The calls are growing for New York State Assembly Speaker Sheldon Silver to step down after a report last week found he mishandled sexual harassment allegations against former Assemblyman Vito Lopez, who resigned Monday. And Silver has heard them, but he's not interested in complying. After all, most of the people crying for Silver's ouster are Republicans, from state GOP leader Ed Cox to the representatives from Staten Island to a group of GOP women in the Assembly. And while one Democrat, Michael Kearns, of Buffalo, has quit the Democratic conference in disgust over Sheldon's handling of the Lopez matter, Gov. Andrew Cuomo still supports him, as do myriad Democrats in Albany. But Silver can't just carry on as if nothing happened, either. So on Monday he apologized for the Lopez mess, and offered a set of new policies for handling sexual harassment cases.
Silver, who an ethics panel criticized for quietly authorizing a settlement to two of Lopez's accusers, said on Monday: "The degradation and emotional duress endured by the young women identified in the report who were harassed while they served in the Assembly weighs heavily on me." He added: "I accept the criticism."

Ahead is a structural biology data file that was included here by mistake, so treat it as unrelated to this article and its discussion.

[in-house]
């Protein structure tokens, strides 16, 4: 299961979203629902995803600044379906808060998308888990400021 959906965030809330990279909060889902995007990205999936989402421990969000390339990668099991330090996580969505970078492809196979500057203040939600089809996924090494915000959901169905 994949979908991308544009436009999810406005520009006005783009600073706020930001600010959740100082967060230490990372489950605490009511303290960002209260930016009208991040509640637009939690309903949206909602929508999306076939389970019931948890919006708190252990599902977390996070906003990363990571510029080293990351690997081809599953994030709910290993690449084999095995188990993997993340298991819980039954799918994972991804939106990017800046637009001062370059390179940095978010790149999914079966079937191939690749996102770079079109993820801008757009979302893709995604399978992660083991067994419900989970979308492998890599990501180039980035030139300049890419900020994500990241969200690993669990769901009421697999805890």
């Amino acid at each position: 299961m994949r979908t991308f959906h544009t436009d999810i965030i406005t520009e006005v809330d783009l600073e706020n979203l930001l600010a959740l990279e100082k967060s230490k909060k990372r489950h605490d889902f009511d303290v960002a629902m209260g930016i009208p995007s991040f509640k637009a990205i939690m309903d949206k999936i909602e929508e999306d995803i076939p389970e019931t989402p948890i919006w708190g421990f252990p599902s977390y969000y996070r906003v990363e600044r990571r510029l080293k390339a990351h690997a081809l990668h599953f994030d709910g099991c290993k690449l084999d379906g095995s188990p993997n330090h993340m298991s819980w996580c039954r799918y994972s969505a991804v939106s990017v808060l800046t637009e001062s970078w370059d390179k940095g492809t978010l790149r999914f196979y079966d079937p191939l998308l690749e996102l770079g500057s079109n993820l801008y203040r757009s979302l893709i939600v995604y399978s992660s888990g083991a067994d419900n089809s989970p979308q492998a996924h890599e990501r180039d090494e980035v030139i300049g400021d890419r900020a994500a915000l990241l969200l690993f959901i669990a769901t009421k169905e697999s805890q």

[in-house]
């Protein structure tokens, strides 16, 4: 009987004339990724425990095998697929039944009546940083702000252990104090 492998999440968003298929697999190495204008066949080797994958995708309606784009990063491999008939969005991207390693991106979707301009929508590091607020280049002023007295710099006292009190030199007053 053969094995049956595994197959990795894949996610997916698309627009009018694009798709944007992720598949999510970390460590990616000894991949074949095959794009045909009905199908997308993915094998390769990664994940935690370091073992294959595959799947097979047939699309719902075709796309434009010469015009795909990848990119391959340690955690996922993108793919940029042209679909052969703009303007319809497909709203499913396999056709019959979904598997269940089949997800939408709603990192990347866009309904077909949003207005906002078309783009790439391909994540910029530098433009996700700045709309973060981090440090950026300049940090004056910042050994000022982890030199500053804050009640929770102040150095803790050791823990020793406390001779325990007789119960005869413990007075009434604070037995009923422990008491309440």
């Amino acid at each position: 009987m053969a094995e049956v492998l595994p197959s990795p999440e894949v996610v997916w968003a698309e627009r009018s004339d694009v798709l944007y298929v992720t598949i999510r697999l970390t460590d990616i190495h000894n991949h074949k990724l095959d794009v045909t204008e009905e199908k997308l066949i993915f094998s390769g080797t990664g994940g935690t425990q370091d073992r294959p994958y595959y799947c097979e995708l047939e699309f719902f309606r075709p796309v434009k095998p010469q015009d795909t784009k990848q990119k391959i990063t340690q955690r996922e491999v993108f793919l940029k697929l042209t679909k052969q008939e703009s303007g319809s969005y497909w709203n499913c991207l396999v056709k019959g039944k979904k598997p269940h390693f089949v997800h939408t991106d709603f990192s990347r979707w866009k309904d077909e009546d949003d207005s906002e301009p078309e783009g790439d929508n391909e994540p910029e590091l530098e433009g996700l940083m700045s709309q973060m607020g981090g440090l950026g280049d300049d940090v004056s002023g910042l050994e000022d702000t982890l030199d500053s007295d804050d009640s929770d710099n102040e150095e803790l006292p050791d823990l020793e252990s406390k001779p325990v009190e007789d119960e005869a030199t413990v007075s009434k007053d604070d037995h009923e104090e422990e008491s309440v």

The speaker went on to outline some new rules for handling sexual harassment complaints from legislators and staffers: An independent investigator, neither appointed by nor serving at the will of the speaker, will handle all future sexual harassment complaints. And supervisors who receive reports of sexual assault will be required to alert the independent investigator. Silver also promised to introduce legislation that would ban confidential settlements in both houses of the legislature and the Executive branch.
But while he acknowledged there were serious problems with the way he handled Lopez's sexual harassment case, the ultimate Albany power player said very clearly that "I did not give any thought to resigning." And the loss of one Democrat amid a phalanx of still-staunch supporters won't change his mind.